In May we published on the Motorcycle.com news blog about Mission Motorcycles coming to market with a production version of the Mission R and Mission RS electric superbikes – virtually the same motorcycles Steve Rapp rode to a convincing victory during the TTXGP races at Laguna Seca two years ago, setting a lap time just 10 seconds slower than a MotoGP machine.
To refresh your memory, here are the important specs to know about this potentially game-changing superbike:
|Mission Motorcyles RS Specs|
|120kW motor, pumping out 160 hp and 120 ft.-lb. of torque, according to Mission|
|Three battery packs are available: 12kWh, 15kWh and 17kWh|
|Chassis designed by James Parker – the man who invented the RADD front suspension system in the 1980s|
|An advanced electronics package featuring traction control – the first among production electric motorcycles|
|Carbon or magnesium wheels (depending on spec)|
|150 mph top speed, 0-60 mph in under three seconds, and the kicker – 140 miles of real-world mileage (with the 17kWh battery)|
|Using a level 2 J1772 charging station and the twin charging system which boosts charging capacity to 9kW, batteries can refill in under an hour|
Although we haven’t had a chance to test the bike and put it through its paces, friend of Motorcycle.com and frequent guest tester, Kaming Ko, recently had a chance to throw a leg over the Mission Motorcycles RS shortly after Tonight Show host Jay Leno rode it.
Ko’s resume is extensive, having raced both two- and four-wheel gas-powered machinery at a high level for three decades. He came back raving about the Mission RS, which is particularly surprising considering he’s been a big critic of electric motorcycle performance all these years.
As brutal as the Kawasaki ZX-14’s acceleration is, each split second required to shift gives a momentary pause to gather your thoughts. Because the Mission is only a single speed, once you open the throttle, “the acceleration never stops!” says Kaming. “I got on and said ‘holy sh*t!’ I was trying so hard just to hang on.”
Kaming’s utter shock and awe with the power delivery mirrors the reaction I had when I rode the Lightning e-Superbike last year. Compared to the Mission, the Lightning comes equipped with “just” a 12kWh battery, with a 14kWh battery option. A 22 kWh battery is apparently in the works.
As for power, Lightning founder and President Richard Hatfield claims the Chevrolet Tahoe Hybrid motor used in his bike puts out more than twice the torque of a Suzuki GSX-R1000. He purports something near 170 ft-lb of twist.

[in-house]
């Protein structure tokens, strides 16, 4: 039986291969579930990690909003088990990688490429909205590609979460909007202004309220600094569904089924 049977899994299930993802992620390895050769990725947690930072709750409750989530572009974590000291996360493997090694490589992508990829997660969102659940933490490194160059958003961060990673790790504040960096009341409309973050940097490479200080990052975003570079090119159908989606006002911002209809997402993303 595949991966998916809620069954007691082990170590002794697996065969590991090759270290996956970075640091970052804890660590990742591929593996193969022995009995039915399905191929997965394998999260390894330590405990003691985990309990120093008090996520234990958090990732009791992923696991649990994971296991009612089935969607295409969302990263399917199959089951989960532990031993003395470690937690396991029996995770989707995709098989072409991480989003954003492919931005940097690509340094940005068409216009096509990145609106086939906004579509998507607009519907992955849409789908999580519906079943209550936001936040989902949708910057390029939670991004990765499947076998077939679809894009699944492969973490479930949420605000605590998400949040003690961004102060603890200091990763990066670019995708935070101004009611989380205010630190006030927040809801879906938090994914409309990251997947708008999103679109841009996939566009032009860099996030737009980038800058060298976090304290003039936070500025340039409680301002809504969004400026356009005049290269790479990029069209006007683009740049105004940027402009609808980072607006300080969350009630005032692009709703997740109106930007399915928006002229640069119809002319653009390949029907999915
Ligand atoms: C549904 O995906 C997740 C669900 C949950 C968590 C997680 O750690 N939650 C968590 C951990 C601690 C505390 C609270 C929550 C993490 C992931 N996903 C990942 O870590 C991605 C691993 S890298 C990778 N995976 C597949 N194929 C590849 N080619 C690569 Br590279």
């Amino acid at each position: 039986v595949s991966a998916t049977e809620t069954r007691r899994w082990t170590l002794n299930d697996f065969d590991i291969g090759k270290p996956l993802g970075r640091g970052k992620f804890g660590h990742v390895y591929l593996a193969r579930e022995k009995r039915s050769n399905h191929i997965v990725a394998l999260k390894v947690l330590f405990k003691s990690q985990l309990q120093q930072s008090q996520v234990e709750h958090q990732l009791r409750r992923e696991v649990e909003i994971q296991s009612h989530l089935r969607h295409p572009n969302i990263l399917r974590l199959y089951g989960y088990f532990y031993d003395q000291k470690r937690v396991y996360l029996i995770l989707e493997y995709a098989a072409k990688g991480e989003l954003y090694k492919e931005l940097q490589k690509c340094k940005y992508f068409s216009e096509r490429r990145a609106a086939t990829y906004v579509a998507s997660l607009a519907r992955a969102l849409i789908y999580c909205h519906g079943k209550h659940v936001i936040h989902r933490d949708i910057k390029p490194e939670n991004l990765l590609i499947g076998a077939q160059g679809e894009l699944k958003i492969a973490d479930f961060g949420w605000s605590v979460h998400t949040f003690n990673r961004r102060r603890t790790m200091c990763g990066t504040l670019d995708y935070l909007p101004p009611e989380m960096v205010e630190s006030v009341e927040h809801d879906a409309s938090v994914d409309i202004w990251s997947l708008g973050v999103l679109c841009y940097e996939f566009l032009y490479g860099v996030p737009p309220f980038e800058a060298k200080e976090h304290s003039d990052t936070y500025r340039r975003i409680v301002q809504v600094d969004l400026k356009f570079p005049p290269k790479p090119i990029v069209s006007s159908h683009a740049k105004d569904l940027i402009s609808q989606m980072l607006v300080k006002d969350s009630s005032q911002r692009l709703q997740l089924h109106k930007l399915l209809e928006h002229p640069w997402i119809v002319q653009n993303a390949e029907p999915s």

Both machines are well over the 500-pound mark, though exact numbers haven’t been disclosed. From a performance standpoint, both machines offer incredible acceleration and impressive handling, but there’s no hiding the weight penalty each carries.
From there, however, the Mission appears to be a class above the Lightning with its numerous electronic gadgets and gizmos, not to mention the first-class customer support. However, the Lightning’s base price begins at a more reasonable $38,000.
Parker and the design team benchmarked the Suzuki GSX-R1000 when finalizing the Mission’s chassis geometry, and after riding it through the Angeles Crest Highway, Ko reported the RS flicked into turns quickly and responded like a “well setup GSX-R1000 superbike, only heavier.” We expected it to feel heavier, but were surprised about the handling comment considering the Mission’s 58-inch wheelbase is almost three inches longer than the Suzuki.
Otherwise, Kaming couldn’t stop raving about the power and acceleration from any speed, likening it to being “dropped from a rollercoaster.” He liked not having to worry about being in the correct gear for a corner and relying on the broad torque to simply dart him away to the next turn.
His time aboard the RS was short, so he didn’t get to test the mileage claims or fully experiment with the traction control, GPS or the myriad of other rider aids and techno wizardry, but needless to say he was impressed and has vaulted the Mission near the top of his Christmas wish list.
The particular model Kaming rode featured the GP kit, which retails for a staggering $72,500 and includes the FGR200 GP-spec Ohlins fork, TTX36 MkII shock, MotoGP-spec Brembo calipers mated to WSBK-spec rotors and Marchesini magnesium wheels. If that’s of no interest to you, the standard RS, of which only 40 will be made, will cost about $57,000 and still feature carbon wheels, Ohlins suspension, and Brembo brakes.
Each Mission Motorcycle is designed and built in San Francisco and is delivered directly to customers. Kaming reports a warranty ranging from five to seven years is also provided (exact length has yet to be determined), and should the need for software fixes or updates be required, Mission can access the ECU remotely to make the changes. For mechanical issues, Mission says they’ll send a technician directly to your door.
Judging by the report from the one-time e-bike hater, we can’t wait to get our hands on the Mission. We’re trying our best to arrange some seat time on one, and when we do, we’ll deliver a more thorough evaluation of what’s sure to be the new benchmark for electric motorcycle performance.
For now, you can visit the Mission Motorcycles website for more information.
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